How is turnover calculated?

Turnover is calculated by adding up all the sales (or revenue) a company generates in a specific period and subtracting any returns or cancellations.

Is a high turnover rate good or bad?

A high turnover generally signifies a good business performance, showing that the company has strong customer demand. However, if the turnover rate is high because of good sold at low profit margins, frequent discounting or high operating costs, it might not be a positive signal.

How does turnover affect a company’s profit?

Turnover directly influences a company’s profits because it outlines the total sales or revenues a business generates. Higher turnover usually leads to higher profits unless the cost of sales or other operating expenditures increase at a faster rate.

What is the difference between turnover and profit?

Turnover refers to the total sales generated by a business within a certain period, while profit is the amount of income that remains after all expenses, costs, and taxes accounted for.

What can cause low turnover?

Several factors can cause low turnover: weak consumer demand, strong competition causing lower sale volumes, outdated or less desirable products or services, poor marketing strategies, and economic conditions.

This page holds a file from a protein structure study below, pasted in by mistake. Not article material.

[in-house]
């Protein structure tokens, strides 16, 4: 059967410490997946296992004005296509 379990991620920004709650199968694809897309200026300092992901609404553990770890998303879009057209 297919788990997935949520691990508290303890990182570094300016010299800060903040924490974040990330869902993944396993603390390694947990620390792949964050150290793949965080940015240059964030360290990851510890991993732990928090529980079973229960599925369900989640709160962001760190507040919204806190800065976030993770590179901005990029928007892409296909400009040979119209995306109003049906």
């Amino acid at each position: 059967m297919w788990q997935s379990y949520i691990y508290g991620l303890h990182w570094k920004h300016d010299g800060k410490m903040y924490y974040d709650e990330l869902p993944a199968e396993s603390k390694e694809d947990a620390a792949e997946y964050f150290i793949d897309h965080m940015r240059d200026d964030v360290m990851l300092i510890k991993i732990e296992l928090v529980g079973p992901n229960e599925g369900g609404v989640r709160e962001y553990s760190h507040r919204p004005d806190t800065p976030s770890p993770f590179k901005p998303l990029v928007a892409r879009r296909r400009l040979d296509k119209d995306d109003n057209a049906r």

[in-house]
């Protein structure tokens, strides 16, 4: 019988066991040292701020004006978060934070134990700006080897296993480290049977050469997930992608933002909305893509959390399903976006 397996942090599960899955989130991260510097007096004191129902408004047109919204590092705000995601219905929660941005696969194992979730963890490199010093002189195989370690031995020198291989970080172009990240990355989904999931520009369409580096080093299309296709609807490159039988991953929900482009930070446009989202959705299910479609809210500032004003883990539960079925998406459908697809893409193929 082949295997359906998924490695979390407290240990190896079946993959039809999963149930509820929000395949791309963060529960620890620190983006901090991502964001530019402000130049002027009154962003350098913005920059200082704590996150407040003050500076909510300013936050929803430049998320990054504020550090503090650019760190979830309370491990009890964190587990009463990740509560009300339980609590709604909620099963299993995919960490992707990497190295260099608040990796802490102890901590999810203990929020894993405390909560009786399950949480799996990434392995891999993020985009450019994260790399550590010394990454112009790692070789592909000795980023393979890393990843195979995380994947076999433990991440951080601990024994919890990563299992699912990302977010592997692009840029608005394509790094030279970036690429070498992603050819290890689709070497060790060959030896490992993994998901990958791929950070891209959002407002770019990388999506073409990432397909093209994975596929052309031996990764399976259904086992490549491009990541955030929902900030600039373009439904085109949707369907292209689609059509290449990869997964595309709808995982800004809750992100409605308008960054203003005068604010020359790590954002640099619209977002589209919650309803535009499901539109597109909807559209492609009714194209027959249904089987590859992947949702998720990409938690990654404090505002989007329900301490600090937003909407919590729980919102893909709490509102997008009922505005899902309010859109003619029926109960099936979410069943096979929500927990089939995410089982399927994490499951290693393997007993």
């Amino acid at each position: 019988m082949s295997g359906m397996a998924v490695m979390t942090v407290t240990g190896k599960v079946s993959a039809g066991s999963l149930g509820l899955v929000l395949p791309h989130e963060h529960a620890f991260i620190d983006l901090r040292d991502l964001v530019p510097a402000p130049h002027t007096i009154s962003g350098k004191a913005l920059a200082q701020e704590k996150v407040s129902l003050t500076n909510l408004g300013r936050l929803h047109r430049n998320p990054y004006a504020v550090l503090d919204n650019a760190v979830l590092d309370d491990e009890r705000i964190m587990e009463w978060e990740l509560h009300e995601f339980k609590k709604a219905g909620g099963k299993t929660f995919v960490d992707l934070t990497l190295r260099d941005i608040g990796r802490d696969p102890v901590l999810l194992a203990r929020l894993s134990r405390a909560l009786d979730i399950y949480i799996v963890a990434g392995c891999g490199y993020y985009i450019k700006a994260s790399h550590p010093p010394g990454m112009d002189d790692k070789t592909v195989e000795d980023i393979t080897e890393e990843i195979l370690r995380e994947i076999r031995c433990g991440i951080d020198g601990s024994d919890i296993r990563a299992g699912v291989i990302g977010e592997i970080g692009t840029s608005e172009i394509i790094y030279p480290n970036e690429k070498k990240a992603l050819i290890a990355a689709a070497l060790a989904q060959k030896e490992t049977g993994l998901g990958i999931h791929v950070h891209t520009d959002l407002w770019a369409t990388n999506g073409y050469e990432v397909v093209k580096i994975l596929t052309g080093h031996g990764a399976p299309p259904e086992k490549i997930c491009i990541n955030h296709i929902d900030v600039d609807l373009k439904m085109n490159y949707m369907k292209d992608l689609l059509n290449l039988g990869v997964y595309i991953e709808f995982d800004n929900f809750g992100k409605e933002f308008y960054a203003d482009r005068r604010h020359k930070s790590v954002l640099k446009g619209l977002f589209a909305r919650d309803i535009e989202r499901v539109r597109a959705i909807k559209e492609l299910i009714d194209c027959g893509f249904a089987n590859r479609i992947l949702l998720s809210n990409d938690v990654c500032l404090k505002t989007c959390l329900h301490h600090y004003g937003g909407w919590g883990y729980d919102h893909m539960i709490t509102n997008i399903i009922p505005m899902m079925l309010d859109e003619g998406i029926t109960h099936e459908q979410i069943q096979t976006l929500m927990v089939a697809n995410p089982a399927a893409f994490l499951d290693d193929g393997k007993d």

What does inventory turnover mean?

Inventory turnover is a ratio showing how many times a company has sold and replaced inventory during a given period. A higher ratio indicates strong sales, and conversely, a low ratio implies weak sales or high inventory levels.

What’s employee turnover?

In terms of human resources, employee turnover refers to the number or percentage of workers who leave an organization and are replaced by new employees in a certain period. High employee turnover can be costly for a company.

Is turnover the same as revenue?

Yes, in business terms, turnover is often used interchangeably with revenue. Both refer to the total amount of money generated by the sale of goods or services.

: Does turnover include VAT?

: Depending on the jurisdiction and its rules, turnover may or may not include VAT. It’s important to refer to the local tax codes and regulations in each specific case.

Related Finance Terms

  • Inventory turnover
  • Asset turnover
  • Receivables turnover
  • Employee turnover
  • Stock turnover

Sources for More Information